Being in so many senior finals doesn’t mean all is okay

KILKENNY may be appearing in what is a remarkable 10th All-Ireland senior hurling final since the turn of the Millennium, but they are taking nothing for granted and the strong grassroots network that has produced an abundance of talent in the past will be well maintained, writes John Knox.

KILKENNY may be appearing in what is a remarkable 10th All-Ireland senior hurling final since the turn of the Millennium, but they are taking nothing for granted and the strong grassroots network that has produced an abundance of talent in the past will be well maintained, writes John Knox.

The work by volunteers in clubs; by teachers in schools at all levels and the army of people who help keep the show on the road by raising and contributing funds to help develop Gaelic games must always be made feel part of thriving body that is Kilkenny GAA, County Board chairman, Paul Kinsella has insisted.

“We are living through remarkable times,” the chairman admitted when he looked towards what will be a sixth successive appearance in the final by the Cats. “A generation is growing up not having much experience of the county being beaten. Last year was the first time some young followers saw the county beaten in a senior final.

“I think it is only when these great times pass, which they inevitably will, that we will appreciate what has been happening. When I am driving through other counties I often think how lucky we are. We should savour it all.”

The chairman reminded that 12 months ago Kilkenny was the subject of an important study to try and find out why one group of people would be more successful than another. A group for Norwich University visited here doing a study entitled ‘Beyond Expectations’ where they identified places in the world that were performing beyond expectations. They identified Kilkenny.

Well briefed

Also featured were the hugely successful Arsenal ladies soccer team, some cricket team in Australia and some High School team in the US.

The basis of the study was to try and find out why some places and people performed way above what the popular - under 90,000 here - would suggest they should be doing.

“The group came very well briefed, in fairness,” the St Martin’s (Muckalee) clubman said. “The biggest shock they got here was when they discovered that the girls were equally as proficient as the fellows. They knew nothing about that end of it. That really intrigued them.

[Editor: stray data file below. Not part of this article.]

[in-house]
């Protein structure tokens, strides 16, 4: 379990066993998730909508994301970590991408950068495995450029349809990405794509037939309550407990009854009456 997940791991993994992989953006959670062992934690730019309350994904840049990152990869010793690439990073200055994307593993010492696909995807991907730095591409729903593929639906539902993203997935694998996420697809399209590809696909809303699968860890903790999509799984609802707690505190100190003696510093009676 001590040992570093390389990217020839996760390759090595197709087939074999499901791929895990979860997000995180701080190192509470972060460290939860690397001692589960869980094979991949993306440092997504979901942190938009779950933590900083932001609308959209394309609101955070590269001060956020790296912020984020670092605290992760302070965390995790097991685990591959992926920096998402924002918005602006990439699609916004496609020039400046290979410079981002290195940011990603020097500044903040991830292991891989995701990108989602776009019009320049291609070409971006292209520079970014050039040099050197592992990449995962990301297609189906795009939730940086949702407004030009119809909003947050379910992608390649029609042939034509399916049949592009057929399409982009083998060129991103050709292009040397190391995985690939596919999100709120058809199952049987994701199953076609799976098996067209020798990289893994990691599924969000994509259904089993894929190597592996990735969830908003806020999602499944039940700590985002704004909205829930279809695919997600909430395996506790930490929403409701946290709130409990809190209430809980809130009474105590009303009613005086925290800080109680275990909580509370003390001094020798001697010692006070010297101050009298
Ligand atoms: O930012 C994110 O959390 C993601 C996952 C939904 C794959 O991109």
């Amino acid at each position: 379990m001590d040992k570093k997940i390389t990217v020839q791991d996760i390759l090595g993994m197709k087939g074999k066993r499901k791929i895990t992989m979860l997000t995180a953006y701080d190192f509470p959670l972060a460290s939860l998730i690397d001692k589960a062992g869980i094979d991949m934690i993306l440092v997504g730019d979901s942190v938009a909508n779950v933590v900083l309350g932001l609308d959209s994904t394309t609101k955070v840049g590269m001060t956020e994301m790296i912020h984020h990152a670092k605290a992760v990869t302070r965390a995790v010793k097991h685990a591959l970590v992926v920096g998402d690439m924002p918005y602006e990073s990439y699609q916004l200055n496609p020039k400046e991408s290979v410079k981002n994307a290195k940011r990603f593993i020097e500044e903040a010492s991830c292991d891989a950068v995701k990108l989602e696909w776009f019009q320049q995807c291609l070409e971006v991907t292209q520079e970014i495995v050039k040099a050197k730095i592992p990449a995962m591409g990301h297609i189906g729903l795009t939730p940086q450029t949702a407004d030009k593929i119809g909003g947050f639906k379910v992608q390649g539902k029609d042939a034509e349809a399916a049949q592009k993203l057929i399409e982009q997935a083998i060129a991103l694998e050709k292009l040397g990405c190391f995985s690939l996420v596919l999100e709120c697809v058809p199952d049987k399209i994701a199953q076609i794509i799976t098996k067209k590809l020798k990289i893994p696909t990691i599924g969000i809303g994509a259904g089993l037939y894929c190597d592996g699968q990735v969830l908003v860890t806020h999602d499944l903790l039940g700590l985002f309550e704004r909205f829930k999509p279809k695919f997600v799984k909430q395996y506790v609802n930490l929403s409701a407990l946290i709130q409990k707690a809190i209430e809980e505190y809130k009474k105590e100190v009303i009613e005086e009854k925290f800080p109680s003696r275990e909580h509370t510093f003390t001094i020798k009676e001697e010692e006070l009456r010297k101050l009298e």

“On much the same note, Ronan Curran (the Cork hurler) often said to me that we will “never be beaten”. He saw Kilkenny as the only place in Ireland that it was fashionable for teenagers, male and female, to walk the streets with a hurley in their hand. It is almost a fashion accessory.”

On top of that Kilkenny, City and county, has status. This was highlighted a number of years ago when County Board officials were talking with promoter Peter Aiken about having a concert at Nowlan Park. There were rumours that other places were looking for a concert too.

“Peter turned around to Ned and myself in Nowlan Park and said “lads, you have a brand name”. That never dawned on us. A business man used a term and suddenly we recognised what it was all about,” the chairman admitted.

“We have been lucky,” the chairman continued, “and not just because we were in all these finals. The players involved have so little ego about the whole thing. They are basically club players involved with the county, and they don’t carry it any further.

Prevent slippage

“People form outside of Kilkenny can’t believe that they can come down and the players will sign jerseys, hurleys or whatever for them without any hassle. The players are great ambassadors.”

He insisted that in his time as chairman he never received a ’phone call of complaint about a players.

Ah, but how do you protect that strong position?

Part of the slippage could be that a few superior players only come along every so often, he suggested. Sometimes no matter what was done it was difficult to avoid some bit of complacency.

“You need a wake up call every now and again,” he offered. “We have to start every year expecting to win and to do everything we can to win. I often wonder would I be as committed a GAA person if I were living in Longford, Leitrim or wherever. I simply don’t know.

“We need to ask ourselves hard questions and also show respect for those operating at that level. We should never be high and mighty.

“These people are important. They know we respect them. Success is transient. You always have to give yourself a reality check.”

The GAA these times is more than sporit, it is a business. The turnover of the County Borad is close to 2-million Euro, with ticket money taken into account. The ’Board has to budget for 1-million Euro a year, minimum.

Training teams costs half a million; repayments on the new stand in Nowlan Park is 10,000 Euro a month. That amounts to 620,000 Euro.

“Then we try to help second level schools and we try to give development grants where we can,” the chairman explained. “We know how valuable their work is to us. There is no point giving people a pat on the back, telling them they are great and keep it up. There is a cost to showing appreciation if you like.

“Most people don’t want much, but they like recognition. That is true of any of us. It is nice for someone to say now and again that you did a good job.”

Kilkenny, he said, got a wake up call this year. They were beaten at minor and under-21 level in Leinster, in the latter case for the second successive year.

“It has been a long time since that has happened,” the chairman said. “That is a wake up call. You can’t be blinded by the fact you are in a senior final. That is the here and now. The others are the future.”